You could wear headphones on your walk over the Brooklyn Bridge, but I really would advise against it. If you wore headphones, you’d be eliminating the effect of one key safety device that might otherwise protect against a catastrophic bike-pedestrian collision.
It’s that little metal bike bell with the lever that you push to make the shrill cha-ching sound.
The walk over the Brooklyn Bridge is great, but you are sharing the narrow walkway with other walkers, joggers, people pushing baby carriages, people taking photos, and cyclists. And the cyclists are usually in a hurry to get to work or to get home. They labor up one side of the path to and then across the bridge, but when they hit the downslopes they really take off — and if you stray from the walker side of the road you risk getting run over.
This is where using your ears comes in. On the wooden part of the walkway, the approaching cyclists make staccato thundering sound as they charge across the planks. But on the asphalt sections they’re like a whisper in the wind — which is why the little cha-ching bells are so important. On several occasions I heard cyclists use the bell to warn people to move over as the bikes came rolling past.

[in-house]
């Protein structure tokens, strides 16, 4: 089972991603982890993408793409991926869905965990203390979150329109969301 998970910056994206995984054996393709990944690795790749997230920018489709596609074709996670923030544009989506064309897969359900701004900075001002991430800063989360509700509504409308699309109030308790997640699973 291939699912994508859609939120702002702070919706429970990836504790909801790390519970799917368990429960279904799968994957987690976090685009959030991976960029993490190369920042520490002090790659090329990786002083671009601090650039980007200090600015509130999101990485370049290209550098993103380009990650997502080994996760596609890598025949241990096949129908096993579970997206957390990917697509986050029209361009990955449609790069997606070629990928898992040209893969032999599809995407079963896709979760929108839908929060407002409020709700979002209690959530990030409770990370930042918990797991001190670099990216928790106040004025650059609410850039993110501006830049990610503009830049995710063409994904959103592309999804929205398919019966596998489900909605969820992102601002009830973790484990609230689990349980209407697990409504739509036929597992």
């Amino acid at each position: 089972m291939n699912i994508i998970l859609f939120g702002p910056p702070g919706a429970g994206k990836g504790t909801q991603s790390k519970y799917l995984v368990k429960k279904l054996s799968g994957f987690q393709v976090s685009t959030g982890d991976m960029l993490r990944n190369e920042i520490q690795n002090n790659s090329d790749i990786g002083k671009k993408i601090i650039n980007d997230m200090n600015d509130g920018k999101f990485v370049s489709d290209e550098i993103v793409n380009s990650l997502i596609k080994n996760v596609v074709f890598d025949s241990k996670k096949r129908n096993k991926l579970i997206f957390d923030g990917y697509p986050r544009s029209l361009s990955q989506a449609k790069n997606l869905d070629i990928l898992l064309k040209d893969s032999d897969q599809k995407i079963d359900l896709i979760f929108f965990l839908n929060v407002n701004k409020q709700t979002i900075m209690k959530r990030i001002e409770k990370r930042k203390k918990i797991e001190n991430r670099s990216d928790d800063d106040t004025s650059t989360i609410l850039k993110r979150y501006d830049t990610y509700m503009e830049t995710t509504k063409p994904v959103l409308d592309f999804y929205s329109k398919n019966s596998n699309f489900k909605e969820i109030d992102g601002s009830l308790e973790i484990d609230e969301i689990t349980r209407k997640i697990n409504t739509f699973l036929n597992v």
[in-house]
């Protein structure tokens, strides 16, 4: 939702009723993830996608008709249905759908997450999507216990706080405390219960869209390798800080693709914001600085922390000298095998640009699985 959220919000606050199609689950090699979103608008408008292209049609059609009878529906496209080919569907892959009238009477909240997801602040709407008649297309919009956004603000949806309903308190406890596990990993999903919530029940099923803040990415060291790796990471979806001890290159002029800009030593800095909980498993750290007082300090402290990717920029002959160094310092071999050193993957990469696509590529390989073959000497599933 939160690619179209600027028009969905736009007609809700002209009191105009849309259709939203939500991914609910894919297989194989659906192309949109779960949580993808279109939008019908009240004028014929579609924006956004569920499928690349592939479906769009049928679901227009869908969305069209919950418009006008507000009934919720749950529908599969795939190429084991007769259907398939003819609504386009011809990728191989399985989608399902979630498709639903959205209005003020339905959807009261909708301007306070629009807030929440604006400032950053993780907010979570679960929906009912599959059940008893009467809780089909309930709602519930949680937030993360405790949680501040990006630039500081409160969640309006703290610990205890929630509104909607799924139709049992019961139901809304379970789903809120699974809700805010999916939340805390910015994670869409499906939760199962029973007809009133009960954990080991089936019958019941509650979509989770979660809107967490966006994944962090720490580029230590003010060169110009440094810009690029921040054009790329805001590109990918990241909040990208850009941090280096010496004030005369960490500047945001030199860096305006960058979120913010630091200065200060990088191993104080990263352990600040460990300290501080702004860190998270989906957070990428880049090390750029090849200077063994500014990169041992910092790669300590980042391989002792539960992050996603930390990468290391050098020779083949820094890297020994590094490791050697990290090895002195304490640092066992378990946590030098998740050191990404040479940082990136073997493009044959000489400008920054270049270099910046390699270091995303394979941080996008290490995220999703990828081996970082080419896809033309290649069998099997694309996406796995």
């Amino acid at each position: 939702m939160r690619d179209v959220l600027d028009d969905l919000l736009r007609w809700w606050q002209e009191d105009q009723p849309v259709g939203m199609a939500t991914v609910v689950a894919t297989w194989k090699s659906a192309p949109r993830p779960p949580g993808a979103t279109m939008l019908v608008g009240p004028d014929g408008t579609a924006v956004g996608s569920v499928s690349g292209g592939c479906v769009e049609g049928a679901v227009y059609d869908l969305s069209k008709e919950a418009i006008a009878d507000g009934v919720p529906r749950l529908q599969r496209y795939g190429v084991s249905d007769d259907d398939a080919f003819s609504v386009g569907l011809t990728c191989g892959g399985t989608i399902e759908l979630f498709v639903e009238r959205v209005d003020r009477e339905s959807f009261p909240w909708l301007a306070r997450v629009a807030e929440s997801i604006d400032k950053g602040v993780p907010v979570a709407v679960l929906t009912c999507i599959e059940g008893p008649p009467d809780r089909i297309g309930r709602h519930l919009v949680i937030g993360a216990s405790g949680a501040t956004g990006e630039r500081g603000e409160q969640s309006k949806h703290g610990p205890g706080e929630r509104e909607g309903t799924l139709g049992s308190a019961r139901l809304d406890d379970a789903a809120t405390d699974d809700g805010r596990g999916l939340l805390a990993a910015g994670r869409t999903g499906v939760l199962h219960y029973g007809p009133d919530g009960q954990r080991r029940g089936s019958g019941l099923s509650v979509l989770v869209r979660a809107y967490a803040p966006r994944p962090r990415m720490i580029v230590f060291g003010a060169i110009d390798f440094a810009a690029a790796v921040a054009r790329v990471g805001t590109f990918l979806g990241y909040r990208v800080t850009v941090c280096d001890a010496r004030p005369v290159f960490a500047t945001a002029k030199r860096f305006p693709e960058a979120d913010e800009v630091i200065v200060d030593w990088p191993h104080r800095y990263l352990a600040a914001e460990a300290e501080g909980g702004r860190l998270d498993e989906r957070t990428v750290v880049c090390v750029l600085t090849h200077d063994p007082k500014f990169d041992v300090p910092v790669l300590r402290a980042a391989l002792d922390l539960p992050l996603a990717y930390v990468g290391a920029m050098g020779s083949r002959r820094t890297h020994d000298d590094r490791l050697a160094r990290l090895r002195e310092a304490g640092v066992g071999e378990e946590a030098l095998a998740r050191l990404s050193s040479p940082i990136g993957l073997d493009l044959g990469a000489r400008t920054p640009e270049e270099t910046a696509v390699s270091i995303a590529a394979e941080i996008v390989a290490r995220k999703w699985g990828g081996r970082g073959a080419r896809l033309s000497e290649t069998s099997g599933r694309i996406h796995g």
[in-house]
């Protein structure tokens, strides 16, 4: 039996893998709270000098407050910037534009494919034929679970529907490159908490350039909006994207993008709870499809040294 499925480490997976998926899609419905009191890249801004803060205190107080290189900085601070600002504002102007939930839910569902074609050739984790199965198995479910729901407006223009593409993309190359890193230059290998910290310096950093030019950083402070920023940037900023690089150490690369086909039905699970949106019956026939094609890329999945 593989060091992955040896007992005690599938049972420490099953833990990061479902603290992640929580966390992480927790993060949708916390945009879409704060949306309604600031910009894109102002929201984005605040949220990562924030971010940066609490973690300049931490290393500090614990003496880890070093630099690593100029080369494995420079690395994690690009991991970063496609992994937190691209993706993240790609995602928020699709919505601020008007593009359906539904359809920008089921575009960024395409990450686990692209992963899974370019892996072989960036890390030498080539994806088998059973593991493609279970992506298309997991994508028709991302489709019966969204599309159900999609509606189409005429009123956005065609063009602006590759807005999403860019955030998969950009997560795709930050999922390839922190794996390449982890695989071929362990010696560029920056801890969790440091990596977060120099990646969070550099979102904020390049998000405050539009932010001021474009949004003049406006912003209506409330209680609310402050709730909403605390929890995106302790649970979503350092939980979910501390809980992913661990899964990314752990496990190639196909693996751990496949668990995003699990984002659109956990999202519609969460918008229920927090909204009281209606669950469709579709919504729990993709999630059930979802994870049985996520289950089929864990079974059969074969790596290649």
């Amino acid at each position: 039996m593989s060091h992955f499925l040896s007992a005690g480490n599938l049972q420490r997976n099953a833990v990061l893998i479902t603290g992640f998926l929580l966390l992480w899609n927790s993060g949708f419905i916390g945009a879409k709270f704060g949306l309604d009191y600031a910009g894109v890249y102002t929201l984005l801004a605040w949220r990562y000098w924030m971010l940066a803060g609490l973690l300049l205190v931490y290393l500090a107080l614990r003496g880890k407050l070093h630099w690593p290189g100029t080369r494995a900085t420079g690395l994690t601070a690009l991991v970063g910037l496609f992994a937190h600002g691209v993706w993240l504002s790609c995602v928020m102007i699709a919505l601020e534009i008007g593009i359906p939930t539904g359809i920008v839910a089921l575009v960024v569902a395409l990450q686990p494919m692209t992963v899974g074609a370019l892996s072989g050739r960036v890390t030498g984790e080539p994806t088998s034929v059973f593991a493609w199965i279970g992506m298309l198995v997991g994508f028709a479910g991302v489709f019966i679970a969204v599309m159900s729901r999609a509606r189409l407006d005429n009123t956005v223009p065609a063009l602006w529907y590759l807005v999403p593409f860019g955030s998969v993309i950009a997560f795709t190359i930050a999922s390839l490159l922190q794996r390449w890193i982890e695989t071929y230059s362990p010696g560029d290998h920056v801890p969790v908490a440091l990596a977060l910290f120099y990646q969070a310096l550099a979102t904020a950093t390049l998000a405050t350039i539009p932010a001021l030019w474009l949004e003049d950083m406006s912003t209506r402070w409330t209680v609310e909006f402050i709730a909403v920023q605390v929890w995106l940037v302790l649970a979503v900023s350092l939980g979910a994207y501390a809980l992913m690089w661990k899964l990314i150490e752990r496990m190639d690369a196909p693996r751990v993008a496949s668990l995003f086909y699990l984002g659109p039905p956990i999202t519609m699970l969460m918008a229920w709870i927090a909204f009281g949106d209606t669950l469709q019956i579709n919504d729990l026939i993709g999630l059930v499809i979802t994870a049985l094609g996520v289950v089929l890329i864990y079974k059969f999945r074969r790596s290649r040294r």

I don’t think I’d ever heard bicyclist use the little metal bells before, but every bike in New York and Brooklyn seems to have them. And thank goodness they do!
If you walk from Brooklyn over the Brooklyn Bridge to lower Manhattan, you will find the Brooklyn Bridge Park at the end of your journey. With its worn and comfortable benches, its shady vistas, and its beautiful fountain, it’s a great place to enjoy a cup of coffee on a cool and bright autumn morning. Fortunately, there’s a Starbucks nearby, ready to fill that need. (Isn’t there always?)
Well, the questions about the “confessional” signs in my Brooklyn hotel lobby have been answered — apparently.
I noticed lots of techie types and Bluetooth-wearers and clipboard-carriers and beefy guys wearing “security” shirts in the lobby yesterday morning, and when I walked outside there was a barricade and people waiting in line behind it. I asked a security guy what was going on, and he grunted “American Idol tryouts.”
“Wow,” I thought, “is American Idol still on?” Apparently so.
Walking past all these excited wannabes in the morning, you couldn’t help but notice how they all tried to have a distinctive look — but nevertheless pretty much looked the same. In this crowd, skinny jeans on skinny legs, bulky shoes, and extreme pompadours and coiffures were the norm. My business suit would have stood out like a lighthouse on a foggy morning.
When I returned to the hotel last night a few stragglers remained. Maybe they had made the first cut and were making arrangements, or maybe they were just the last to sing their songs on a long day. The “confessional” no doubt had been well used.